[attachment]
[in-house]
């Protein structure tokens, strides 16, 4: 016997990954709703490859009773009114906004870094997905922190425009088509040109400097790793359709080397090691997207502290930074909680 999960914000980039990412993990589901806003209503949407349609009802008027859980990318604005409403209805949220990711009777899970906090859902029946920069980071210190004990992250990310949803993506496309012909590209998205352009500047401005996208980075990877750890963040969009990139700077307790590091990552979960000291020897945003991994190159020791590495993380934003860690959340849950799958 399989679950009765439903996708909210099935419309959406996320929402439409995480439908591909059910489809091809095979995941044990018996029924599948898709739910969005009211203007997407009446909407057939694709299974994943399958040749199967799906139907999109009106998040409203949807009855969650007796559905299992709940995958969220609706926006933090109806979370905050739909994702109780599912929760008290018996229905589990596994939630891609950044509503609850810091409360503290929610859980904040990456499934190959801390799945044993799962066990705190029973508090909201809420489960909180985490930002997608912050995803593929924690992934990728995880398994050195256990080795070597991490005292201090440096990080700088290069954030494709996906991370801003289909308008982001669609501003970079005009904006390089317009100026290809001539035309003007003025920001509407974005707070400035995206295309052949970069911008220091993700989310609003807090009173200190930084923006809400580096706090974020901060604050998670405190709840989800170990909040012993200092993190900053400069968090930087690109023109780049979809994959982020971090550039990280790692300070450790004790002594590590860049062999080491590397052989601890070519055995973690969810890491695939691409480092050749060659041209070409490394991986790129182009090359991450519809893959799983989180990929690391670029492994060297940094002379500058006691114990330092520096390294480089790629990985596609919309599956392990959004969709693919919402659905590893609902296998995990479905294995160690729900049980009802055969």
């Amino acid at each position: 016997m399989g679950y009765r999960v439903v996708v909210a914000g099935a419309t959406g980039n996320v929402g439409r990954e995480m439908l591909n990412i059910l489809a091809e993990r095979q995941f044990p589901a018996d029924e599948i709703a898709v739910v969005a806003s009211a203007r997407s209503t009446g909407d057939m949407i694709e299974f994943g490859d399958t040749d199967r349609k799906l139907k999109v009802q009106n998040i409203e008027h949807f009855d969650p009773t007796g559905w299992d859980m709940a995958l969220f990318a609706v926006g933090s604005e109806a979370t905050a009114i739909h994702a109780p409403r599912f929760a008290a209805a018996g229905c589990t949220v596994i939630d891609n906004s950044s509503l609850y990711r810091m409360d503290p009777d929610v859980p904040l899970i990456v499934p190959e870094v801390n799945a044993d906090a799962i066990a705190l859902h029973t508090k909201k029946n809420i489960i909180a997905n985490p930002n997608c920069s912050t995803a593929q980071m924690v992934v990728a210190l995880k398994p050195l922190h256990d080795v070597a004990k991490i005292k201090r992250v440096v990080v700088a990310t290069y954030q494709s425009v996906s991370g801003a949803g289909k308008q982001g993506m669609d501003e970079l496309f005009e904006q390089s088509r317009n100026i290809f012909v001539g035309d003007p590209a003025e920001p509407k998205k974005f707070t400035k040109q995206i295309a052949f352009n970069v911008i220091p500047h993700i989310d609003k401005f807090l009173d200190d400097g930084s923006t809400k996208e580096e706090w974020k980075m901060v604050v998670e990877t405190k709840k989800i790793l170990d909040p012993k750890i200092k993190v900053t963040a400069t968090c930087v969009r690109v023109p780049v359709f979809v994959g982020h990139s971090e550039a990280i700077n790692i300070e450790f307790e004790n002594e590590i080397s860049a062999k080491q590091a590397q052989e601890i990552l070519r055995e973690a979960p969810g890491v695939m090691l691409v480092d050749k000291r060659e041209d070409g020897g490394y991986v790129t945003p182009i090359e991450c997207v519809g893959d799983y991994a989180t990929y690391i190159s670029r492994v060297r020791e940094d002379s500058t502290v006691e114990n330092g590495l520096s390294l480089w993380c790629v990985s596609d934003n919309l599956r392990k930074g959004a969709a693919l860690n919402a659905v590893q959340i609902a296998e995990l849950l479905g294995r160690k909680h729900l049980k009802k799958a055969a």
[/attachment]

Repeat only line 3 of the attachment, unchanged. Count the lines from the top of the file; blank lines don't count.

């Amino acid at each position: 016997m399989g679950y009765r999960v439903v996708v909210a914000g099935a419309t959406g980039n996320v929402g439409r990954e995480m439908l591909n990412i059910l489809a091809e993990r095979q995941f044990p589901a018996d029924e599948i709703a898709v739910v969005a806003s009211a203007r997407s209503t009446g909407d057939m949407i694709e299974f994943g490859d399958t040749d199967r349609k799906l139907k999109v009802q009106n998040i409203e008027h949807f009855d969650p009773t007796g559905w299992d859980m709940a995958l969220f990318a609706v926006g933090s604005e109806a979370t905050a009114i739909h994702a109780p409403r599912f929760a008290a209805a018996g229905c589990t949220v596994i939630d891609n906004s950044s509503l609850y990711r810091m409360d503290p009777d929610v859980p904040l899970i990456v499934p190959e870094v801390n799945a044993d906090a799962i066990a705190l859902h029973t508090k909201k029946n809420i489960i909180a997905n985490p930002n997608c920069s912050t995803a593929q980071m924690v992934v990728a210190l995880k398994p050195l922190h256990d080795v070597a004990k991490i005292k201090r992250v440096v990080v700088a990310t290069y954030q494709s425009v996906s991370g801003a949803g289909k308008q982001g993506m669609d501003e970079l496309f005009e904006q390089s088509r317009n100026i290809f012909v001539g035309d003007p590209a003025e920001p509407k998205k974005f707070t400035k040109q995206i295309a052949f352009n970069v911008i220091p500047h993700i989310d609003k401005f807090l009173d200190d400097g930084s923006t809400k996208e580096e706090w974020k980075m901060v604050v998670e990877t405190k709840k989800i790793l170990d909040p012993k750890i200092k993190v900053t963040a400069t968090c930087v969009r690109v023109p780049v359709f979809v994959g982020h990139s971090e550039a990280i700077n790692i300070e450790f307790e004790n002594e590590i080397s860049a062999k080491q590091a590397q052989e601890i990552l070519r055995e973690a979960p969810g890491v695939m090691l691409v480092d050749k000291r060659e041209d070409g020897g490394y991986v790129t945003p182009i090359e991450c997207v519809g893959d799983y991994a989180t990929y690391i190159s670029r492994v060297r020791e940094d002379s500058t502290v006691e114990n330092g590495l520096s390294l480089w993380c790629v990985s596609d934003n919309l599956r392990k930074g959004a969709a693919l860690n919402a659905v590893q959340i609902a296998e995990l849950l479905g294995r160690k909680h729900l049980k009802k799958a055969a």